Making the case for Community Block Grants

Villages seek infrastructure improvements, town hopes to enhance senior, handicapped services

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WARWICK — The villages of Florida and Warwick are seeking Community Development Block Grants to subsidize waterline and sidewalk projects while the Town of Warwick is requesting block grant money to enhance services for seniors and the handicapped.

The Orange County Community Development Program has been allotted $1.4 million in block grant money from the U.S. Department of Housing and Urban Development for 2015. Since the county began administering the program 32 years ago, Orange County towns and villages have received $58.9 million.

The county is allocating $950,000 in 2015 to municipalities, which have until May 31 to submit grant applications. Each municipality can submit only one application per year and grant awards are capped at $125,000. Successful recipients will be notified in October and receive the money in spring 2015.

Community Block Grant money must be spent on local projects or programs that meet one or more of nine criteria, including infrastructure improvement, economic development, housing rehabilitation, the provision of public services and special projects for the elderly or handicapped.

Village of Warwick
Warwick Mayor Michael Newhard said the village has "traditionally" used the grants to improve and maintain sidewalks, such as those recently repaved on Spring Street.

The best use of the block grants is as a subsidy for underway projects that already have an established revenue stream, Newhard told village trustees during their April 21 meeting. "Take the money that we have" dedicated to a project "and fuse it" with grant money, he said.

Newhard said if village residents can think of a better use of the block grant other than sidewalk improvements, he's open to suggestions. "We'd love to hear your ideas," he said.

Village of Florida
Florida Village Trustees expressed no doubt during their April 28 meeting what they would do with $125,000 in block grant money: Excavate and replace the waterline that parallels Route 94 from Jane Street to the Goshen town line.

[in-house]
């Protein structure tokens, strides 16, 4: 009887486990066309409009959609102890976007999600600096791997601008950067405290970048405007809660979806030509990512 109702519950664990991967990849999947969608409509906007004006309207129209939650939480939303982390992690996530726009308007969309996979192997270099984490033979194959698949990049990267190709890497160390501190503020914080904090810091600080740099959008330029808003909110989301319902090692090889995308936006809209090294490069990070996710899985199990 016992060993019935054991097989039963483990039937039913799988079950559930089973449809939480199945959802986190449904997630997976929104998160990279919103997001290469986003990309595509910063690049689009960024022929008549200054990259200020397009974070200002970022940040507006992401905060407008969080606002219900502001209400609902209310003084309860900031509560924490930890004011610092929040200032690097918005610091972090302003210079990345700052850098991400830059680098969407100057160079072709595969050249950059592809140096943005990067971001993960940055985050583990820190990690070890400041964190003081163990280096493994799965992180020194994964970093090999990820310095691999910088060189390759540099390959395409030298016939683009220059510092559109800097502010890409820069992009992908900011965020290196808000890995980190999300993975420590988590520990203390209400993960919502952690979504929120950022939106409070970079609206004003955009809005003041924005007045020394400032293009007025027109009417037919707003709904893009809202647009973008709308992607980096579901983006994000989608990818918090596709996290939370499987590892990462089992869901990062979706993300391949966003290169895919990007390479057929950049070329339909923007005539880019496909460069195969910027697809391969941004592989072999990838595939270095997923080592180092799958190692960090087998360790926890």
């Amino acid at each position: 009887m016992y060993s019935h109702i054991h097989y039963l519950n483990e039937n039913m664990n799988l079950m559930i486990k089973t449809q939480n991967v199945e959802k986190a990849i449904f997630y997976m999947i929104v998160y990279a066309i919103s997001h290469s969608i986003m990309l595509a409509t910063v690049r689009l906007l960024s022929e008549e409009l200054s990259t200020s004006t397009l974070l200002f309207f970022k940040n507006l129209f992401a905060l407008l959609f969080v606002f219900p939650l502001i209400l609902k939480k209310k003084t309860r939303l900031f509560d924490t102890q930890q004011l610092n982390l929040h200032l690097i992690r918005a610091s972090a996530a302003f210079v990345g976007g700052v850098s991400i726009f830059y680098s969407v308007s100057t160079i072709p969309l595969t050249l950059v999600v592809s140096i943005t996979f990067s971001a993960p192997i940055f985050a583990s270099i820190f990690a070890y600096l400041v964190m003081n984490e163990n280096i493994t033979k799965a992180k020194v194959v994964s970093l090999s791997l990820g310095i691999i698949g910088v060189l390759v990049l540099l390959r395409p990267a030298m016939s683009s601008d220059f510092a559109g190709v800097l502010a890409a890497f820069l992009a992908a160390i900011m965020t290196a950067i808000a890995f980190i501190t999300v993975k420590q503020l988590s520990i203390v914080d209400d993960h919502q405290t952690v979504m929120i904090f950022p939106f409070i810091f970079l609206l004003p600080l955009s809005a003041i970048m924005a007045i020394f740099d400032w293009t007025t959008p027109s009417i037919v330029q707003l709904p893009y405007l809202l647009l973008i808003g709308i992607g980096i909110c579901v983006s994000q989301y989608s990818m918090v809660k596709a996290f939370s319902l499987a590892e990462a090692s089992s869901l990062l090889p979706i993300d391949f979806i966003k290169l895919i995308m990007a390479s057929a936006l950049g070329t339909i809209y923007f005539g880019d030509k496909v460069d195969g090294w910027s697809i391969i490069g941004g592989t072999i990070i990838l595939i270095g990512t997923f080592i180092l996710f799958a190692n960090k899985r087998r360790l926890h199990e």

The project is already underway and "will take years to compete," Mayor James Pawliczek Sr. said, so every little bit helps. "Wherever (the village money) stops, that is where we will continue" with the block grant subsidy.

Although annual awards are capped at $125,000, this year the county is offering three-year grants totaling $375,000 - or $125,000 annually for three years. Of the $950,000 in community block grants the county is allocating for 2015, $450,000 will be issued in one-year grants and $450,000 in three-year grants.

Pawliczek said he prefers to stick with the one-year option. "If you get the three-year program, you are out for three years," he said, noting three-year grant recipients are ineligible to apply for other grants during that span.

During those three years, grants may exceed the current $125,000 cap, Pawliczek said. "Seems feasible to go for a (one-year grant) and come back every year for a little more," he said. "We're safer off going for pieces."

Town of Warwick
Warwick Town Supervisor Michael Sweeton said the town has different priorities than the villages. The town's demographics - relatively high average income, relatively low population density - means "traditionally, the emphasis has been on senior-related projects" when it comes to seeking community development subsidies.

The town board heard from representatives of the Warwick Valley Community Center and the Winslow Therapeutic Riding Center regarding potential subsidies for renovations and upgrades.

WVCC Board Member Ed Maddelena told the town board during its April 24 meeting that the community center building needs electrical work, new paint, concrete, roofs and windows as part of a $150,000 renovation.

Virginia G. Mazza of the Winslow Therapeutic Riding Center, a non-profit organization that offers injured and ill children and adults therapeutic horse rides - a unique therapy that draws people to Warwick - said her organization needs $150,000 to make repairs and upgrades to its "new wonderful facility that is now 12 years old."


By John Haughey

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